Mr. Talese: […] the way I worked then as a reporter is what I do now. I don’t think I have changed except get older. I don’t think I have changed a bit as a journalist. Doing your research more than you ever need, doing in person, looking at faces, never using a phone–if you can avoid it, and showing up. I am unannounced sometimes. Just show up. Just knock on the door.

Interviewer: You are still showing up?

Mr. Talese: Showing up is a part of it. [And] making good impressions […] And I tell you, I’m not selling clothes today, but I tell you, being well-dressed, it does not hurt when you knocking on the door try to appeal to strangers to give you their time and to ultimately let you inside their lives, so you can learn who they are and write knowingly about them. And write with respect about them as well. This is so important. We are not talking about journalism-put-down. We are not talking about snarky kind of stuff. We are talking about respectful reporting of people that might have been overlooked but have something to say, maybe has not been said or maybe it has not been said by these people in their own way of saying things. But it’s the way of quest for knowledge, expanding the table of interest to people who normally are not heard from, except statistically. Making people who are unknown people worth reading about and describe them in a way that a short story writer does. That’s all it is.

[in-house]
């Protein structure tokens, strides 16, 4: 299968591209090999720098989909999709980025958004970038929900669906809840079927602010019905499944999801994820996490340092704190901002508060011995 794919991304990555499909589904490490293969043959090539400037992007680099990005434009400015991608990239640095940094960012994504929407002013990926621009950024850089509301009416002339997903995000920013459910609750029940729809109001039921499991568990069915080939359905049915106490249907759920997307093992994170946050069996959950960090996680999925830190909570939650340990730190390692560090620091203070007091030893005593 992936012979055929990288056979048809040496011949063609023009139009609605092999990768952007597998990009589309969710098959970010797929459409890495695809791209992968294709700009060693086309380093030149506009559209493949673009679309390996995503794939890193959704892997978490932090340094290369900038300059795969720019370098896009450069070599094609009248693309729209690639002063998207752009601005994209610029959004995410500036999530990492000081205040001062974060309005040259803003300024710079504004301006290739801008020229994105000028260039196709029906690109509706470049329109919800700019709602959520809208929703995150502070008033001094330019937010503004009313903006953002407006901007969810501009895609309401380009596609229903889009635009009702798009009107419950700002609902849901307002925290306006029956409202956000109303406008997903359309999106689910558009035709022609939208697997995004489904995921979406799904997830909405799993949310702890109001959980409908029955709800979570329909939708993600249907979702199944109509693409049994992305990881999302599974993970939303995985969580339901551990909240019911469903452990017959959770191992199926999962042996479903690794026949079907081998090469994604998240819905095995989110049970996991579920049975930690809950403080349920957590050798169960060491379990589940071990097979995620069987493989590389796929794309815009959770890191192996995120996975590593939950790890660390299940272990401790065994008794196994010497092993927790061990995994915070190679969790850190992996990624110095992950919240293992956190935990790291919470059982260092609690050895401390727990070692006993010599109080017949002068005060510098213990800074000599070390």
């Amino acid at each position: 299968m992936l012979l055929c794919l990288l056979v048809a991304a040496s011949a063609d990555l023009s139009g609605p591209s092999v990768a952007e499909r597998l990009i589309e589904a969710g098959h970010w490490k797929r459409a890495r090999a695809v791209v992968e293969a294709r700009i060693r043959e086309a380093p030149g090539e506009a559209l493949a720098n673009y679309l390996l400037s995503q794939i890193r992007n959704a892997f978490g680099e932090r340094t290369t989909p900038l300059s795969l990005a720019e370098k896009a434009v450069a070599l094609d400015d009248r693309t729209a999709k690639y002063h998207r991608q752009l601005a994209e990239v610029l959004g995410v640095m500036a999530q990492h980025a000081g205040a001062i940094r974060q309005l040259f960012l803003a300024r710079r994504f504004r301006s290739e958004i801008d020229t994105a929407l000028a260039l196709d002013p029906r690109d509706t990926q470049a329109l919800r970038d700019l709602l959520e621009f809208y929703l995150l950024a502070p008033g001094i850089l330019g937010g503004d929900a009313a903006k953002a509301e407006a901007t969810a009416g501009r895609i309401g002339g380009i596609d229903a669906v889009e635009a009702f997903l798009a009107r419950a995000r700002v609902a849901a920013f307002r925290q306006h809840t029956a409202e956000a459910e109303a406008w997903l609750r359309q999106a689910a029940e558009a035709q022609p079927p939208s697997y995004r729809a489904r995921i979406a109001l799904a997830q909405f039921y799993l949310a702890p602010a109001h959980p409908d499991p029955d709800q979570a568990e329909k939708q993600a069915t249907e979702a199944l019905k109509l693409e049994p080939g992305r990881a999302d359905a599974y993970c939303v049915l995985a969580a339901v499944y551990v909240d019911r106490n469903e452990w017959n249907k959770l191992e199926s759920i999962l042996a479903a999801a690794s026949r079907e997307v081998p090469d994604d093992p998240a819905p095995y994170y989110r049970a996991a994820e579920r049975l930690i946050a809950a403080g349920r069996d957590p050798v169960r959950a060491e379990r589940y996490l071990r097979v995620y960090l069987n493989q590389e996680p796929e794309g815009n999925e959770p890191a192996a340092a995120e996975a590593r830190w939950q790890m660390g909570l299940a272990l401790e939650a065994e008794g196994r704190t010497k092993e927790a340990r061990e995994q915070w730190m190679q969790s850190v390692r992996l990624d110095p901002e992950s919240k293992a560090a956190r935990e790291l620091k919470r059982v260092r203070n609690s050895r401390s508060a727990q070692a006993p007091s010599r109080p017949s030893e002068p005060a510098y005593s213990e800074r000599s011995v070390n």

Interviewer: You get those people to reveal things about themselves […] How did you develop that kind of trust?

Mr. Talese: […] journalism is going on a date. You start with respect, reverence to know people. Gradually telling about yourself as you’re inquiring about them. Second date, a little more. Third date, a little more. Fourth date, more and more. And in my case, the first knock on the door, If I am allowed in, is telling them why I wanna talk to them. I have a reason on knocking on doors. I wanna see a certain people […] And I’m sincere.

Interviewer: […] you’re upfront with them about what you’re doing?